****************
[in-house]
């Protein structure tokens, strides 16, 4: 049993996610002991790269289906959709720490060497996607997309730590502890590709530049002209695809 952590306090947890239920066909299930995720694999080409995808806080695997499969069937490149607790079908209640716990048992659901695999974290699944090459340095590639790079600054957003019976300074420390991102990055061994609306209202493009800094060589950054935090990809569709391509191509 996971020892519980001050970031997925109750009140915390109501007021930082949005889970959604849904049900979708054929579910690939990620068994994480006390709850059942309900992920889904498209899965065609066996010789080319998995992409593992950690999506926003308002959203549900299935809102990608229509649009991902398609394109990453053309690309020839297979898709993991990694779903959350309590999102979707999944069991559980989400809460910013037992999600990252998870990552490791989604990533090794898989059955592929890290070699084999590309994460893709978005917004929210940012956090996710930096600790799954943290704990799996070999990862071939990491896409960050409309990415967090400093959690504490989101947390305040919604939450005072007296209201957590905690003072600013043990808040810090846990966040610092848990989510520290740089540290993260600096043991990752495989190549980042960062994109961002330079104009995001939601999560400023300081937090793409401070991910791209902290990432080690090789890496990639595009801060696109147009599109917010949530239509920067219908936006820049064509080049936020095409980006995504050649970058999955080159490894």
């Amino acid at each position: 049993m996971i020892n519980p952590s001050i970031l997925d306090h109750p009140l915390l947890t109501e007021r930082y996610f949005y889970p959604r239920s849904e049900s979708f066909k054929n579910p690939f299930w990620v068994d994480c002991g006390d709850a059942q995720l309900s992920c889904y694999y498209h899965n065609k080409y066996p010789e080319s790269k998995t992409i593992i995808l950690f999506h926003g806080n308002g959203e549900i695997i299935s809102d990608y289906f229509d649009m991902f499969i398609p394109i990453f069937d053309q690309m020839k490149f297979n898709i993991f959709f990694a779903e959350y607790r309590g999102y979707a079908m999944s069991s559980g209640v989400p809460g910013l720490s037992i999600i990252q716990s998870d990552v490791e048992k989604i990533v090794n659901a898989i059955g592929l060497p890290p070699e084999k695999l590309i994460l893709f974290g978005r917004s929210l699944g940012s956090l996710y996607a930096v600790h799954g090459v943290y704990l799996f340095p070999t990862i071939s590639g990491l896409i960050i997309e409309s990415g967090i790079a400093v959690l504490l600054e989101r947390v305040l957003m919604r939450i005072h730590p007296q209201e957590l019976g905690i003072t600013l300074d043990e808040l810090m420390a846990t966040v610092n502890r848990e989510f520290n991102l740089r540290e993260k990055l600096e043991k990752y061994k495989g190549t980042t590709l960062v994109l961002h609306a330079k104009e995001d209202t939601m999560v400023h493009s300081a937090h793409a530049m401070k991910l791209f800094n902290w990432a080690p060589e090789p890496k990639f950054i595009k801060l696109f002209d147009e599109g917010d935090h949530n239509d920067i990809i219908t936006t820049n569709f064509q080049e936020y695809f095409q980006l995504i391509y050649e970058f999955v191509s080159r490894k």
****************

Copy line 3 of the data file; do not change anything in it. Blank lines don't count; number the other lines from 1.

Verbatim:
């Amino acid at each position: 049993m996971i020892n519980p952590s001050i970031l997925d306090h109750p009140l915390l947890t109501e007021r930082y996610f949005y889970p959604r239920s849904e049900s979708f066909k054929n579910p690939f299930w990620v068994d994480c002991g006390d709850a059942q995720l309900s992920c889904y694999y498209h899965n065609k080409y066996p010789e080319s790269k998995t992409i593992i995808l950690f999506h926003g806080n308002g959203e549900i695997i299935s809102d990608y289906f229509d649009m991902f499969i398609p394109i990453f069937d053309q690309m020839k490149f297979n898709i993991f959709f990694a779903e959350y607790r309590g999102y979707a079908m999944s069991s559980g209640v989400p809460g910013l720490s037992i999600i990252q716990s998870d990552v490791e048992k989604i990533v090794n659901a898989i059955g592929l060497p890290p070699e084999k695999l590309i994460l893709f974290g978005r917004s929210l699944g940012s956090l996710y996607a930096v600790h799954g090459v943290y704990l799996f340095p070999t990862i071939s590639g990491l896409i960050i997309e409309s990415g967090i790079a400093v959690l504490l600054e989101r947390v305040l957003m919604r939450i005072h730590p007296q209201e957590l019976g905690i003072t600013l300074d043990e808040l810090m420390a846990t966040v610092n502890r848990e989510f520290n991102l740089r540290e993260k990055l600096e043991k990752y061994k495989g190549t980042t590709l960062v994109l961002h609306a330079k104009e995001d209202t939601m999560v400023h493009s300081a937090h793409a530049m401070k991910l791209f800094n902290w990432a080690p060589e090789p890496k990639f950054i595009k801060l696109f002209d147009e599109g917010d935090h949530n239509d920067i990809i219908t936006t820049n569709f064509q080049e936020y695809f095409q980006l995504i391509y050649e970058f999955v191509s080159r490894k």